Reply
  • ddriver - Tuesday, November 29, 2016 - link

    The thing is that nothing, and I mean absolutely nothing is intrinsically good or bad. What really matters is how it is used. Everything can be used, and can be misused. You can use a gun to murder somebody for his shoes, you can use a gun to protect your family from a getting murdered for their shoes. You can use a spoon to eat your soup, you can use a spoon to scoop somebody's eyes out. You hopefully get the point.

    Apparently, you believe that pejorative forms of corporate monikers are always bad and childish. However, there is a good reason for you to believe that, because it enables you a cheap and easy way to feel superior - if using pejorative is always childish and bad, all you have to do is not use it and condemn it, and voila - you are better for it, or at least that's what you believe, which is good enough for you believers. And it is that belief of yours, and that necessity it satisfies, which prevent you from detecting a very much appropriate usage for M$ and cr@pple. It really boils down to the contexts. Is it a mere `cr@pple is FOS (and I don't mean free and open source)`, or is it `cr@pple is blah blah blah - a bunch of actual and well substantiated point making`.

    As for the " If people had a better system, they would've used that instead" part, assume all you have is a bowl of urine and a bowl of excrement. And you had to ingest one of the two on a daily basis. Let's assume you'd go for the urine, because you have nothing better to ingest instead. Would you be glad and grateful for it? Would you throw superlatives and express admiration for the urine, or even show it respect? I don't think so.

    Because see, it is not really a case of "better" as in "objectively better", it is a case of "better" as in "less bad" but still very much in the negative axis. And even if urine is less bad than excrement, that doesn't really make it good. It is what it is, but you don't have to like it, much less respect it, because respect cannot be granted, bought, or bestowed upon, it can only be earned. And when what's earned is the full opposite of respect, it is your responsibility to give it what its worth just as it would be to show respect to that, which is worthy of it.
    Reply
  • ddriver - Tuesday, November 29, 2016 - link

    Lets for a moment imagine a "better world", a world in which all people are as childish and silly as me, and fed up with Apple they all start referring to it as cr@pple. Would they still be in the position to be cr@ppy? Or will that either make them change their ways for the better or at least destroy them?

    You are offended by, or at the very least seem to have a problem with "cattle" and "fascist", however, I don't think that would have been the case if it didn't really apply to you. And I don't use those terms to offend anyone, but to indicate to all those who feel offended that then have a flaw they can work on and thus get better.

    It is not much different with mocking corporations. As long as people bow to corporations, they will have things their way, they will never listen to what people actually want, instead they will dummify people to dictate them that they actually want products which are less for their own use than they are for them to be used by corporations.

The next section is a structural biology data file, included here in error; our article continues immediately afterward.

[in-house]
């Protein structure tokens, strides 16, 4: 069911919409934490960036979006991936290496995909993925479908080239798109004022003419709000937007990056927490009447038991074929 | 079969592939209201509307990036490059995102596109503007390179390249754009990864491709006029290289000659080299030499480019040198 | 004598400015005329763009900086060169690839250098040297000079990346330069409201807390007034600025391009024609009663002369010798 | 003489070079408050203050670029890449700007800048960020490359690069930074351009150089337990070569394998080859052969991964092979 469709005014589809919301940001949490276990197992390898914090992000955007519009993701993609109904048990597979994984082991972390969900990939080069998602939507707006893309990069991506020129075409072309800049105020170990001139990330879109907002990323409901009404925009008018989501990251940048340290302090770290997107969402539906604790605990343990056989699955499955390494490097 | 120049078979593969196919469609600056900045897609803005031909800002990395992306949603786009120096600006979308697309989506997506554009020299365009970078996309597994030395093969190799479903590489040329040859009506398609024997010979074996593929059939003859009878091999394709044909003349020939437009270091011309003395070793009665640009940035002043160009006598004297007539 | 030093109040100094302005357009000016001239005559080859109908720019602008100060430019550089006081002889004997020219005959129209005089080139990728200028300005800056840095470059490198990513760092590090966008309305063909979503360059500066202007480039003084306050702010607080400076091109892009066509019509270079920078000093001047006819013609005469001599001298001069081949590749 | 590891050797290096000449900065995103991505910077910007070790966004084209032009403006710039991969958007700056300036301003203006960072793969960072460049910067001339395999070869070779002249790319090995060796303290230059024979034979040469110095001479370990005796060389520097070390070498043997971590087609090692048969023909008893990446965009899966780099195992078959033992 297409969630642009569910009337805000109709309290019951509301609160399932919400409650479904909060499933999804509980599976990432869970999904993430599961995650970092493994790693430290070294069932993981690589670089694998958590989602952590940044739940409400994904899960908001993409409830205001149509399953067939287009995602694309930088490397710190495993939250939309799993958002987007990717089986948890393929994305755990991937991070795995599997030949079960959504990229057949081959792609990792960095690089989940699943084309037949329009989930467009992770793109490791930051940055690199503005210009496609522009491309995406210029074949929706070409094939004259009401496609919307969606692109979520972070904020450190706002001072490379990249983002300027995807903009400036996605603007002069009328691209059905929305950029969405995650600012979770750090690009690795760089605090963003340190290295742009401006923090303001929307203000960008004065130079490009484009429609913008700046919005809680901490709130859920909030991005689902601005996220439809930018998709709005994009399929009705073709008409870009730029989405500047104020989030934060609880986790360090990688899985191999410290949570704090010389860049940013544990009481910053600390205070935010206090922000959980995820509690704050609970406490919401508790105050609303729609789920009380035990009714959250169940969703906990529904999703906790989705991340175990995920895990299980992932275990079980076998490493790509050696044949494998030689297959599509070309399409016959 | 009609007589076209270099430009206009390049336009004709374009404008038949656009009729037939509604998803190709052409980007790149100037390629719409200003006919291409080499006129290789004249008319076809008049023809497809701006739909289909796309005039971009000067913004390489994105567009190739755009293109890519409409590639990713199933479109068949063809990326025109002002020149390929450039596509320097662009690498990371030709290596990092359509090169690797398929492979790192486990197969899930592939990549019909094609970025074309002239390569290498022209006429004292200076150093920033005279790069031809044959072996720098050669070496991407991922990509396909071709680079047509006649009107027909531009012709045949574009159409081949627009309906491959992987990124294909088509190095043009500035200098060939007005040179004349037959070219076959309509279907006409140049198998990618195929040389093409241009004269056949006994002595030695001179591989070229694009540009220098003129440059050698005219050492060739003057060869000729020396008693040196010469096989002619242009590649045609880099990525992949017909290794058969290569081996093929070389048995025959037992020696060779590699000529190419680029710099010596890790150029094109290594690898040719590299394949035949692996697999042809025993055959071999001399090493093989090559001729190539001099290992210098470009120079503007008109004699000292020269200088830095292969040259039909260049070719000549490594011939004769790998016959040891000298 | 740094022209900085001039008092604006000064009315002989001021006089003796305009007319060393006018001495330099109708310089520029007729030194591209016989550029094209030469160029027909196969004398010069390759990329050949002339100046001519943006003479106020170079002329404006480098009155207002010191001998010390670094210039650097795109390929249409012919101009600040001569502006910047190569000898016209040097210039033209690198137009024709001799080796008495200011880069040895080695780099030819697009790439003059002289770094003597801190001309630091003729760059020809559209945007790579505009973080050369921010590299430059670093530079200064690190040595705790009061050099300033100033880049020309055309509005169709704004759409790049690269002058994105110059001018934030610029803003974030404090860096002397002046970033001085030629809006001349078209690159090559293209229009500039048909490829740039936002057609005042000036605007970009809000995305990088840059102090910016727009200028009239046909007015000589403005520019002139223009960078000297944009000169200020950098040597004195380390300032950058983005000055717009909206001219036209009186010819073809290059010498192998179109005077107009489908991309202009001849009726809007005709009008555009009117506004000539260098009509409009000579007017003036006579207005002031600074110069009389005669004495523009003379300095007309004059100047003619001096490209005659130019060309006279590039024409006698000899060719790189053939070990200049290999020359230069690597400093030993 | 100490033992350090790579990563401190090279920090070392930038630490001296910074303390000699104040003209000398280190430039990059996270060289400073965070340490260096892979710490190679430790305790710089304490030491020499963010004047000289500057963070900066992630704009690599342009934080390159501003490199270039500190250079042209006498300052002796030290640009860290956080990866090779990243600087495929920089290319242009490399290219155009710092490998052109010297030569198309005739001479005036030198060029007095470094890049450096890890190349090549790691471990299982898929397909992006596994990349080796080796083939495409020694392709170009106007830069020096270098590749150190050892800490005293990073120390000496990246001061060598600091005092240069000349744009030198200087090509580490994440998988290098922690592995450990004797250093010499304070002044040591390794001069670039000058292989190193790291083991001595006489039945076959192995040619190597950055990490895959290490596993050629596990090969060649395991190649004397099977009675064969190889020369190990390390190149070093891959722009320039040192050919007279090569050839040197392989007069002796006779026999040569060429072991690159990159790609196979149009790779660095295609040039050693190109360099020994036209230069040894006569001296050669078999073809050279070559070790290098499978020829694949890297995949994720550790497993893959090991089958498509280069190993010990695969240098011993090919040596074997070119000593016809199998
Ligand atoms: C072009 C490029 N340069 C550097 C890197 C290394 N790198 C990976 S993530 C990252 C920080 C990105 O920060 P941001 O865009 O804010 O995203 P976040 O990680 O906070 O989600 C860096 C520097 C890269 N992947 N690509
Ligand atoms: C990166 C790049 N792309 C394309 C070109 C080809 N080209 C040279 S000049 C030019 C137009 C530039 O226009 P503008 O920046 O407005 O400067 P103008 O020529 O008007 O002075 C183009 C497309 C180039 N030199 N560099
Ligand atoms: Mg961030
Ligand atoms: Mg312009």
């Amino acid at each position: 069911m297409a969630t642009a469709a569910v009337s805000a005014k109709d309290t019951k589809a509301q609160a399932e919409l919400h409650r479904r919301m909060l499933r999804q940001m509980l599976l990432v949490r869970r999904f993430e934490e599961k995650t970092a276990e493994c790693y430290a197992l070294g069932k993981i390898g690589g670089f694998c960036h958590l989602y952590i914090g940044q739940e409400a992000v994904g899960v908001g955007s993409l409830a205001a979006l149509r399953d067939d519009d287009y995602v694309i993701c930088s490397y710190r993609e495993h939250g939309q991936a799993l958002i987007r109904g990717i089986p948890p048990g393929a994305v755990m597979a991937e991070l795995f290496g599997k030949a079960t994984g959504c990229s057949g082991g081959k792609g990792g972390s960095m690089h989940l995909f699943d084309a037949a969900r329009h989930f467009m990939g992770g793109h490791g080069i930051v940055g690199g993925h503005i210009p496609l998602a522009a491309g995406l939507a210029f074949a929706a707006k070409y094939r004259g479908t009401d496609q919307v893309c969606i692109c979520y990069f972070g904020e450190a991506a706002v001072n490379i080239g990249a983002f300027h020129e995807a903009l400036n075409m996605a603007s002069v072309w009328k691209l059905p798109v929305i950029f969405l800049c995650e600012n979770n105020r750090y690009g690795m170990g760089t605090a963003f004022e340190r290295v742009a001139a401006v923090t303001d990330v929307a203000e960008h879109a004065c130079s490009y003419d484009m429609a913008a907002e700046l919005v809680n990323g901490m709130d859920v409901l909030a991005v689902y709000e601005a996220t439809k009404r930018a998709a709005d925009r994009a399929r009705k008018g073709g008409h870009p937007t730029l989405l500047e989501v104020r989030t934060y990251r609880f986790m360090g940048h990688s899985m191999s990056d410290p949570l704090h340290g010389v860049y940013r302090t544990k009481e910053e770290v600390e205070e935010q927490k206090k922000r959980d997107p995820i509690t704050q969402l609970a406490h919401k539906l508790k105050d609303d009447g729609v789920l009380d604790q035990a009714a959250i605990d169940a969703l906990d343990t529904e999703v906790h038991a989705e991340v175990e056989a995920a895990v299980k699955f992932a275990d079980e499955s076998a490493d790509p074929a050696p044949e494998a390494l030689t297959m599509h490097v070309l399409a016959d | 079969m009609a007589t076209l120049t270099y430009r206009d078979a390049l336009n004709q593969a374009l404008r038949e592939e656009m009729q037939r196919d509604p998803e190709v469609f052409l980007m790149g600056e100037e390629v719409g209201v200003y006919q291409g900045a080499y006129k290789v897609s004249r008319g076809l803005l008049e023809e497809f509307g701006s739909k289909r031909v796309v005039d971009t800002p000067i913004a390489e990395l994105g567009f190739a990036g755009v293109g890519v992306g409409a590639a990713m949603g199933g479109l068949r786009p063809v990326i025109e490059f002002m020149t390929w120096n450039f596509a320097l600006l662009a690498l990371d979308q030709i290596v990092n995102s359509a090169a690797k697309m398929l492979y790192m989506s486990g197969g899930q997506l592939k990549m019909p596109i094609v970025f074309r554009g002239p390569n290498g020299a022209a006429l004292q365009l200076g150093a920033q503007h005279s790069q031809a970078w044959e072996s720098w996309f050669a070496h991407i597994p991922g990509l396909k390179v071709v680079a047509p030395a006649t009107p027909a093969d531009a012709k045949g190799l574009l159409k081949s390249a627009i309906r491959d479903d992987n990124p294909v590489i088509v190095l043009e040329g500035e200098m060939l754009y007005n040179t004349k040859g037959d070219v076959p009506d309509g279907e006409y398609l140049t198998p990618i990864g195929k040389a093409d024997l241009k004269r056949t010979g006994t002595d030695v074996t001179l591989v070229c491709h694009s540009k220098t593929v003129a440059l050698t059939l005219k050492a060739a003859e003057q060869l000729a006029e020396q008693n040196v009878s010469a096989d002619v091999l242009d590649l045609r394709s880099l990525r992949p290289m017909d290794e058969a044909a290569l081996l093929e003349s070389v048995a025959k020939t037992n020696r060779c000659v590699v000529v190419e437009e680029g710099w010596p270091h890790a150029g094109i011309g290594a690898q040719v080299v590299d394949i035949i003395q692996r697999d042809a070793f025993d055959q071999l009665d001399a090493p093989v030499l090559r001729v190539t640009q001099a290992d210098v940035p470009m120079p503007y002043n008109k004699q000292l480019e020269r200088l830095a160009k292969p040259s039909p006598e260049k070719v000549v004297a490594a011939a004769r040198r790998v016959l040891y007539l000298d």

You say it is childish and silly, I say it is my moral duty to call things as they really are. I also say by not doing so, you are betraying your own species to its degradation. If you show respect and obedience to your milker, you are indeed cattle. And you having a problem with those who are not is just you being exemplary cattle, trying to call back the "strays" into the herd. So pardon me if I don't conform to your narrow worldview :)
    Reply
  • ddriver - Tuesday, November 29, 2016 - link

    The fact that you are comparing what I do to a fanboy actually speaks very bad of you. In reality, you are much, much closer to a fanboy than I am. In fact, I am the full opposite of it, while you are effectively a lesser form of it.

    What makes a fanboy is not the world that he uses, but what he does through it. What does a fanboy do? He is being a FAN. Of a corporation. He may mock corporations A, but only out of a sense of indebted obligation to corporation B, which happens to be a competitor to A. The only difference between you and a fanboy is that with you the obligation is directed equally to all corporations, while with a fanboy it will be concentrated in a very specific direction. That could result in an artifact that the fanboy will mock one company, but it will be mocking it for the wrong reasons.

    I don't mock M$ because of sense of indebted obligation to cr@pple, and I don't mock cr@pple because of sense of indebted obligation to M$. I mock them because that's what they deserve. I am merely calling things as they are, something that is very important, and unfortunately very rare these days, to a serious detriment to society as a whole.

    I actually expect you to have much more of a problem with me than with even the most obnoxious and silly fanboy, because a fanboy is a lot like you, only more broken, so it doesn't bring the kind of discord to the cattle mentality as dissidents like me do, who make concrete points and state facts which even if you consciously deny trouble you subconsciously nonetheless. And again, I don't aim to insult you, just to motivate you to overcome this, although I won't be holding my breath... Good luck!
    Reply
  • eddman - Tuesday, November 29, 2016 - link

    ... becasue writing M$ and cr@pple in internet's echo chambers have an effect on corporations and capitalism.

    All they do is to make their users look silly and childish.

    Feel free to offend me more. It seems it is you that likes to feel superior over a person with a "narrow worldview". I was thought to be polite and respect others. I suppose that makes me inferior to you.
    Reply
  • eddman - Tuesday, November 29, 2016 - link

    *taught

    It seems I'm failing in my third language.
    Reply
  • ddriver - Tuesday, November 29, 2016 - link

    You seem to be failing at simple logic and common sense, much more worrisome than failing in your "third language". Are you sure it ain't your fifth? As if your insecurities needed more showcasing LOL, also, sounding silly to silly people ain't no problem for me, it would be far worse if I didn't, it would mean I am in the same bag you are in :D Reply